Foreclosure Rescue Scams

The rate of homeowners in default on their mortgages or facing foreclosure is at an all-time high.  Many of the homeowners facing foreclosure are particularly susceptible to scam artists’ tactics.

Capitalizing on the current economic downturn and housing crisis, “foreclosure rescue” companies often scour foreclosure notices and filings and prey on consumers desperate to save their homes from being foreclosed. Their solicitations may be in person, by mail, telephone or e-mail, or via advertisements including TV and radio commercials.  These companies may claim they can assist you with obtaining a “loan modification” from your lender that will modify your existing mortgage to make it more affordable.  Other companies or individuals may offer to arrange a “lease-back” or “repurchase” of your home, claiming they will pay your mortgage and rent your home back to you.

Many loan modification companies violate Hawaii state law and charge customers thousands of dollars in up front fees, promising that they will negotiate with the consumers’ banks to lower their mortgage interest rates, lock in fixed rates, get late fees and past due payments forgiven, and even reduce principal balance.  Many of these companies lure consumers through false and misleading tactics, such as using company names and advertisements that give the false impression that they are affiliated with a government agency, falsely claiming to have extraordinarily high success rates – of as much as 100 percent, and falsely claiming to have a special relationship with the homeowner’s lender.  In some cases, the “modifications” they obtain actually require consumers to make higher monthly payments, a result that may be of little help to consumers already struggling to afford their mortgage payments and stay in their homes.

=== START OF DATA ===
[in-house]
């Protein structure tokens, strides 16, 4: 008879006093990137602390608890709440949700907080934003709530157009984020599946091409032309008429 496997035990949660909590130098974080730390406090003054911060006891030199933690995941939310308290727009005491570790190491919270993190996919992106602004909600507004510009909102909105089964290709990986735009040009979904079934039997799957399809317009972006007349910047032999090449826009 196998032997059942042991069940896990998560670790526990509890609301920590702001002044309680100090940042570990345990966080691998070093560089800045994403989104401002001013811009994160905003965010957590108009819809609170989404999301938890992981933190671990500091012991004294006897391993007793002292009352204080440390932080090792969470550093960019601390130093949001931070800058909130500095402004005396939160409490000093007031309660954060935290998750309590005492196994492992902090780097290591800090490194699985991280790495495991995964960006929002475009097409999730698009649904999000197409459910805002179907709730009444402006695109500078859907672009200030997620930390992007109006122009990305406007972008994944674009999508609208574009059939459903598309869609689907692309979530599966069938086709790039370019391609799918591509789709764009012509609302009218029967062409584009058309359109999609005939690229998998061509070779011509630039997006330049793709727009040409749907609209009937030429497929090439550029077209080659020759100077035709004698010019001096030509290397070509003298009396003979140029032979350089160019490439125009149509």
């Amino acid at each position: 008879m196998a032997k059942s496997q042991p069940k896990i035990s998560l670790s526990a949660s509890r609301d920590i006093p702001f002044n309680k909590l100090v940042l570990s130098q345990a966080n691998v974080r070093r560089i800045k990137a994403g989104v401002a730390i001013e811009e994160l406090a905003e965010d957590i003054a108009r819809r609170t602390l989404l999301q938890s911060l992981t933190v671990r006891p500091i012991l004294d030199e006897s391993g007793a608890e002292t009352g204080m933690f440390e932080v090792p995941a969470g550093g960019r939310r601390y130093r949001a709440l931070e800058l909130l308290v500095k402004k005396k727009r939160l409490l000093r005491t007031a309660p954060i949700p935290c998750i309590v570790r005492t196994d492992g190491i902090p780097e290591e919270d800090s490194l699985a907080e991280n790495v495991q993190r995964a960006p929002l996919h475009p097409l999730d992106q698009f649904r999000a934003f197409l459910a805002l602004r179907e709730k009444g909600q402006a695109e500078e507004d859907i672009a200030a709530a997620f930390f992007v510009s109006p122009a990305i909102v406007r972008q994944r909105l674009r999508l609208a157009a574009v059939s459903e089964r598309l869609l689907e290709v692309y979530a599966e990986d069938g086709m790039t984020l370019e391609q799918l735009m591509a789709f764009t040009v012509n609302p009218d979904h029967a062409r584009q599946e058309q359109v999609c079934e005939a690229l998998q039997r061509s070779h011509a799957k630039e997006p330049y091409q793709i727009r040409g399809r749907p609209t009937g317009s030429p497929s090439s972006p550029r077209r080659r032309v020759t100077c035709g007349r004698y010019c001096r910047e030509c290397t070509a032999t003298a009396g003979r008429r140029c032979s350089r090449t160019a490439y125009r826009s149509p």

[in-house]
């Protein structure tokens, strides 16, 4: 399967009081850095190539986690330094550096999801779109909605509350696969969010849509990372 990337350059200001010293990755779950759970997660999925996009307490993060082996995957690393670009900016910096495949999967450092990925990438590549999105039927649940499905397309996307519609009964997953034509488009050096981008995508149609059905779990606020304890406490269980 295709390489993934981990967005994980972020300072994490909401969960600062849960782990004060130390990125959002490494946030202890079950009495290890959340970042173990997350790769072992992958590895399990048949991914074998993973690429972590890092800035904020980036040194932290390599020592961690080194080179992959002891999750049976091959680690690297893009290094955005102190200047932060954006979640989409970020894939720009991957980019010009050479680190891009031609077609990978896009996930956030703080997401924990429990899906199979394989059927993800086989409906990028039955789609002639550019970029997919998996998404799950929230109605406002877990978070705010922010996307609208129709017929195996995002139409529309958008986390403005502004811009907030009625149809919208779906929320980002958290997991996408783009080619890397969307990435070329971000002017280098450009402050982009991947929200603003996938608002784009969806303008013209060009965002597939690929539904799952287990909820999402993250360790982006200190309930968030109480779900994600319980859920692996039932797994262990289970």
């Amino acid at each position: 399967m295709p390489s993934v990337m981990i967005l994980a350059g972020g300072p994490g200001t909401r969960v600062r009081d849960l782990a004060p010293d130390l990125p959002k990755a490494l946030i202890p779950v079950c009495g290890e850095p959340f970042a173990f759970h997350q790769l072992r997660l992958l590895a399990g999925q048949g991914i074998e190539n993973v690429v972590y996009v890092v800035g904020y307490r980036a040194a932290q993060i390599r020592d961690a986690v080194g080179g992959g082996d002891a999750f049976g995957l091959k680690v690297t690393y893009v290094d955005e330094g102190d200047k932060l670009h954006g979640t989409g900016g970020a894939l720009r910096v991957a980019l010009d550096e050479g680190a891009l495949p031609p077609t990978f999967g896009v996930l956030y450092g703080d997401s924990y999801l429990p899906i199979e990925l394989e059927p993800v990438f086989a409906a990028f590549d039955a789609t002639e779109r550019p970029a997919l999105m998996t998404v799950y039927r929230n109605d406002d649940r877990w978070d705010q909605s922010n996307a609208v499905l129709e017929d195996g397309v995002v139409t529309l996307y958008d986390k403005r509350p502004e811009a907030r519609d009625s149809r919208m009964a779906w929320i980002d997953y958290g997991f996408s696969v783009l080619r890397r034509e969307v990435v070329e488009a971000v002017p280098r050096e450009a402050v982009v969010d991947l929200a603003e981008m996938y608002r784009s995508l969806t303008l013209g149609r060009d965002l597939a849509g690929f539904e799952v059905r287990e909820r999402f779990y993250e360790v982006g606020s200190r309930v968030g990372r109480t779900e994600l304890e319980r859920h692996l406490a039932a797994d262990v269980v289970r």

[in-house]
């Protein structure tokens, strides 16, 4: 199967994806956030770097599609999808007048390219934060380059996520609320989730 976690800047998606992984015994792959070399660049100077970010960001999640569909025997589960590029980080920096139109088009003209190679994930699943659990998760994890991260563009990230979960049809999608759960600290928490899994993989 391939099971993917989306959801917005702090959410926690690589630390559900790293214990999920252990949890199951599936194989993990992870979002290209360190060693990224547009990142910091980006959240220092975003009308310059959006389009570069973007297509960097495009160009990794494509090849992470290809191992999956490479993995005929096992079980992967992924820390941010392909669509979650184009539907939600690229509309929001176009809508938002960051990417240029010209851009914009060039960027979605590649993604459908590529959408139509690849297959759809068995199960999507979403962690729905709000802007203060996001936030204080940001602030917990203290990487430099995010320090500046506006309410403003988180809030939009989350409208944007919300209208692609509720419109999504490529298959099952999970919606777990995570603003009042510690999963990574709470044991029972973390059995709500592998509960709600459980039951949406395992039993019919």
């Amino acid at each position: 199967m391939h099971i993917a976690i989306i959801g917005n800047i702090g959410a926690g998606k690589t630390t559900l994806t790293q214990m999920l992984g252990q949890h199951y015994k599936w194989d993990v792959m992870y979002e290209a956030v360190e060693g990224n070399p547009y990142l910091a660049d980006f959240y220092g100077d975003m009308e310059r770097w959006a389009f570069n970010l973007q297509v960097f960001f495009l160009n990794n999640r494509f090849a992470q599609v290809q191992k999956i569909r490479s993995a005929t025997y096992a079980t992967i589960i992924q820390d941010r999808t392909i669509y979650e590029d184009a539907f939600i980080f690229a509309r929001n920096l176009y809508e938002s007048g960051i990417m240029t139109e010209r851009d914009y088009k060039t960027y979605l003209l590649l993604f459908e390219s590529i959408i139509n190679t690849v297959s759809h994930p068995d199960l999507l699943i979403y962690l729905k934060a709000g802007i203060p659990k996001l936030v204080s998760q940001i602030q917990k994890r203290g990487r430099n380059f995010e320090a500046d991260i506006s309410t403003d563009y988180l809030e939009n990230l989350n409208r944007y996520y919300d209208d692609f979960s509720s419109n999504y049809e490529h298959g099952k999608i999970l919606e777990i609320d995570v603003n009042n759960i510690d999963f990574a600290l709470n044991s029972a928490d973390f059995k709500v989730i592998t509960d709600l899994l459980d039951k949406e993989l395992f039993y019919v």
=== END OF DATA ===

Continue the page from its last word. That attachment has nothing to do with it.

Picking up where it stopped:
Companies involved in “lease-back” or “repurchase” schemes often require you to sign over the deed to your home with the option to buy it back later.   However, the terms of such transactions are so complex or fraudulent that homeowners are rarely, if ever, able to repurchase their homes. Sometimes the property is sold to another party without the homeowner’s knowledge.

Avoid scams. Beware of the following:

  • Anyone who offers to arrange to stop or delay foreclosure for an upfront fee.
  • Anyone who offers to pay your mortgage or save your home if you transfer the deed to your home.
  • Anyone who offers to make your mortgage payments for you.
  • Anyone who advises you to stop making your mortgage payments or to ignore calls from your lender or mortgage servicer.
  • Direct solicitations sent via mail, e-mail, or telephone or in-person solicitations at your home.
  • For-profit companies with names suggesting a government affiliation or who claim to be approved by the government.
  • For-profit companies that claim they have a relationship with attorneys but do not provide legal services.

For free help dealing with foreclosure you should set up a meeting with a non-profit consumer credit counseling service or housing counselor to help you deal with your lender without charge.